Pachamama Raymi

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Pachamama Raymi (Quechua Pachamama Mother Earth, raymi feast, [1] "Mother Earth feast") is a ceremony held annually in Ecuador and Peru.

Festival organised series of acts and performances

A festival is an event ordinarily celebrated by a community and centering on some characteristic aspect of that community and its religion or cultures. It is often marked as a local or national holiday, mela, or eid. Next to religion and folklore, a significant origin is agricultural. Food is such a vital resource that many festivals are associated with harvest time. Religious commemoration and thanksgiving for good harvests are blended in events that take place in autumn, such as Halloween in the northern hemisphere and Easter in the southern.

Ecuador Republic in South America

Ecuador, officially the Republic of Ecuador, is a country in northwestern South America, bordered by Colombia on the north, Peru on the east and south, and the Pacific Ocean on the west. Ecuador also includes the Galápagos Islands in the Pacific, about 1,000 kilometres (620 mi) west of the mainland. The capital city is Quito, which is also the largest city.

Peru republic in South America

Peru, officially the Republic of Peru, is a country in western South America. It is bordered in the north by Ecuador and Colombia, in the east by Brazil, in the southeast by Bolivia, in the south by Chile, and in the west by the Pacific Ocean. Peru is a megadiverse country with habitats ranging from the arid plains of the Pacific coastal region in the west to the peaks of the Andes mountains vertically extending from the north to the southeast of the country to the tropical Amazon Basin rainforest in the east with the Amazon river.




In Ecuador the feast is celebrated in the Zamora-Chinchipe Province. [2]

Zamora-Chinchipe Province Province in Ecuador

Zamora Chinchipe, Province of Zamora Chinchipe is a province of the Republic of Ecuador, located at the southeastern end of the Amazon Basin, which shares borders with the Ecuadorian provinces of Azuay and Morona Santiago to the north, Loja and Azuay to the west, and with Peru to the east and south. The province comprises an area of approximately 10,456 km² and is covered with a uniquely mountainous topography which markedly distinguishes it from the surrounding Amazonian provinces. Zamora-Chinchipe is characterized and largely identified by its mining industry; indigenous ethnic groups with a rich archaeological legacy; its biodiversity; and its niche and tourist attractions, which include a number of waterfalls well-noted for their beauty. The province takes its name from the bureaucratic fusion of the Zamora and Chinchipe cantons. The provincial capital is the city of Zamora.


In Peru it takes place in the Ccatca District of the Cusco Region, Quispicanchi Province, on August 1. [3]

The Ccatca District is one of the twelve districts in the Quispicanchi Province in Peru. Its capital is the town of Ccatca.

Quispicanchi Province Province in Cusco, Peru

Quispicanchi Province is one of thirteen provinces in the Cusco Region in the southern highlands of Peru.

See also

Willka Raymi is a feast celebrated in the Cusco Region in Peru. It is the representation of the traditional offering ceremony to Pachamama. The celebrations are held annually on August (24th) in the archaeological complex of Pisac.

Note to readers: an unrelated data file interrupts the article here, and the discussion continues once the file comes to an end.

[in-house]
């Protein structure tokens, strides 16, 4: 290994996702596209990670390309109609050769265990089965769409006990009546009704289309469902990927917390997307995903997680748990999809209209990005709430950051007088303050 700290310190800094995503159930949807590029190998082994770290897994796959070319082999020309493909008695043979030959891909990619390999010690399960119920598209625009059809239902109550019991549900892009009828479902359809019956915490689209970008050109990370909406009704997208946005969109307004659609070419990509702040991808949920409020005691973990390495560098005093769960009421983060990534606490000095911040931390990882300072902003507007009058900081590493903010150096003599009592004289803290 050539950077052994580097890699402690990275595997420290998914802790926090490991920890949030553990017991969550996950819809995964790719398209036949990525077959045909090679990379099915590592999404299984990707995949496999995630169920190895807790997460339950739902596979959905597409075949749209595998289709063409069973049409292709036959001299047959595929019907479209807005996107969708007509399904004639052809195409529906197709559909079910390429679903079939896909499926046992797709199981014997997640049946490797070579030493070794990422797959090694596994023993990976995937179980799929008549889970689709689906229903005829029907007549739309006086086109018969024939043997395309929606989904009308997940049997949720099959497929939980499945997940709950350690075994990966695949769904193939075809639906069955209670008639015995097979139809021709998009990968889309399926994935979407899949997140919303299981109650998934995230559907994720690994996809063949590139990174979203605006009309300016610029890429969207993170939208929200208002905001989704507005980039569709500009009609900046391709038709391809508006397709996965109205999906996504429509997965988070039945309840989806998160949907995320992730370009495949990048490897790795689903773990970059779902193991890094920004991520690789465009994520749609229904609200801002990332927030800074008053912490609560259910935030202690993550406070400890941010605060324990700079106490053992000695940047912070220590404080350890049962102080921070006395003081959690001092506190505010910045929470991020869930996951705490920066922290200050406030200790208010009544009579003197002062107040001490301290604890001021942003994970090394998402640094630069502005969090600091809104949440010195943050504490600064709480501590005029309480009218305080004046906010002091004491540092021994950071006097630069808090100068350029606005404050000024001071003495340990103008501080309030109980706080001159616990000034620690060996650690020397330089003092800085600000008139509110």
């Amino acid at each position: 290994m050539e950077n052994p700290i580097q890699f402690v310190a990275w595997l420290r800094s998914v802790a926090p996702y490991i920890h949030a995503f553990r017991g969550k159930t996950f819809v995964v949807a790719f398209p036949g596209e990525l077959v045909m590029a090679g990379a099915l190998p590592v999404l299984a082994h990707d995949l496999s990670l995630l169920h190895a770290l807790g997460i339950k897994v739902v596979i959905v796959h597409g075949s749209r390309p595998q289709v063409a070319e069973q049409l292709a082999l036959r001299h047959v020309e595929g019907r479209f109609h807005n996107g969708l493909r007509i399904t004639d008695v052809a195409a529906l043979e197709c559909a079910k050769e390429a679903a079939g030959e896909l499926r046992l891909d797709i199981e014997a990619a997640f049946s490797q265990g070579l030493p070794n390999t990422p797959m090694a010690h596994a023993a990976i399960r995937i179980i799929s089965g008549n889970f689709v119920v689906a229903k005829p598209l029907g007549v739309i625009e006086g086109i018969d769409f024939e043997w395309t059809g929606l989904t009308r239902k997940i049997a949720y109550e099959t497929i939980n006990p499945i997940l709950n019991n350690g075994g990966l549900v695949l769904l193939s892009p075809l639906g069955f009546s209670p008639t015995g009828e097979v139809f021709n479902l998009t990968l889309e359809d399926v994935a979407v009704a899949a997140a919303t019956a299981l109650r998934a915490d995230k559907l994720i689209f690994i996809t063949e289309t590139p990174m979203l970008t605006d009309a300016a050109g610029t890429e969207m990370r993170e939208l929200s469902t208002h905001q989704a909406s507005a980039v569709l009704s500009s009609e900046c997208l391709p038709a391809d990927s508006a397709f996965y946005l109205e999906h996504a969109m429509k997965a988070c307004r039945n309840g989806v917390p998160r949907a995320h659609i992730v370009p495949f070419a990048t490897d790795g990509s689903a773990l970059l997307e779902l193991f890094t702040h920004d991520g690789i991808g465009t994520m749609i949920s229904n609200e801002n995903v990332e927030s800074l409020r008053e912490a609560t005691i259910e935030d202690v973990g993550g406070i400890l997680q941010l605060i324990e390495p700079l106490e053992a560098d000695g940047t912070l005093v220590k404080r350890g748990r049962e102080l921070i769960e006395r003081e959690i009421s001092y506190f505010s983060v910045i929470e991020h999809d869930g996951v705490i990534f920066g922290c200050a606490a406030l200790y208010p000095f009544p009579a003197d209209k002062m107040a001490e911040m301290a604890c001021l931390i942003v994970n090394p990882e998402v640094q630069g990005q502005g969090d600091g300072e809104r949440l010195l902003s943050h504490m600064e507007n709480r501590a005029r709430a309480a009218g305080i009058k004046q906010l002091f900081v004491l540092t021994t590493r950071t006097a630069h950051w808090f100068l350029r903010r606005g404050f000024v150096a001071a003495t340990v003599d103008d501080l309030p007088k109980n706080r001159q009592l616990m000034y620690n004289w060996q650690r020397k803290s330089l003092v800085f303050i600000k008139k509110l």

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Inti Incan sun god

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Pisac District District in Cusco, Peru

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Pachamama Andean fertility goddess

Pachamama is a goddess revered by the indigenous people of the Andes. She is also known as the earth/time mother. In Inca mythology, Pachamama is a fertility goddess who presides over planting and harvesting, embodies the mountains, and causes earthquakes. She is also an ever-present and independent deity who has her own self-sufficient and creative power to sustain life on this earth. Her shrines are hallowed rocks, or the boles of legendary trees, and her artists envision her as an adult female bearing harvests of potatoes and coca leaves. The four cosmological Quechua principles – Water, Earth, Sun, and Moon – claim Pachamama as their prime origin. Priests sacrifice llamas, cuy, and elaborate, miniature, burned garments to her. After the conquest by Spain, which forced conversion to Roman Catholicism, the figure of the Virgin Mary became united with that of the Pachamama for many of the indigenous people. In pre-Hispanic culture, Pachamama is often a cruel goddess eager to collect her sacrifices. As Andean cultures form modern nations, Pachamama remains benevolent, giving, and a local name for Mother Nature. Thus, many in South America believe that problems arise when people take too much from nature because they are taking too much from Pachamama. Pachamama is the mother of Inti the sun god and Mama Killa the moon goddess. Pachamama is said to also be the wife of Inti, her son.

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  1. Diccionario Quechua - Español - Quechua, Academía Mayor de la Lengua Quechua, Gobierno Regional Cusco, Cusco 2005 (Quechua-Spanish dictionary)
  2. "Zamora-Chinchipe presenta su fiesta de Pachamama Raymi en Cuenca" (in Spanish), retrieved on February 15, 2014
  3. "FIESTA DEL PACHAMAMA RAYMI". mincetur. Archived from the original on 24 February 2014. Retrieved 22 July 2014.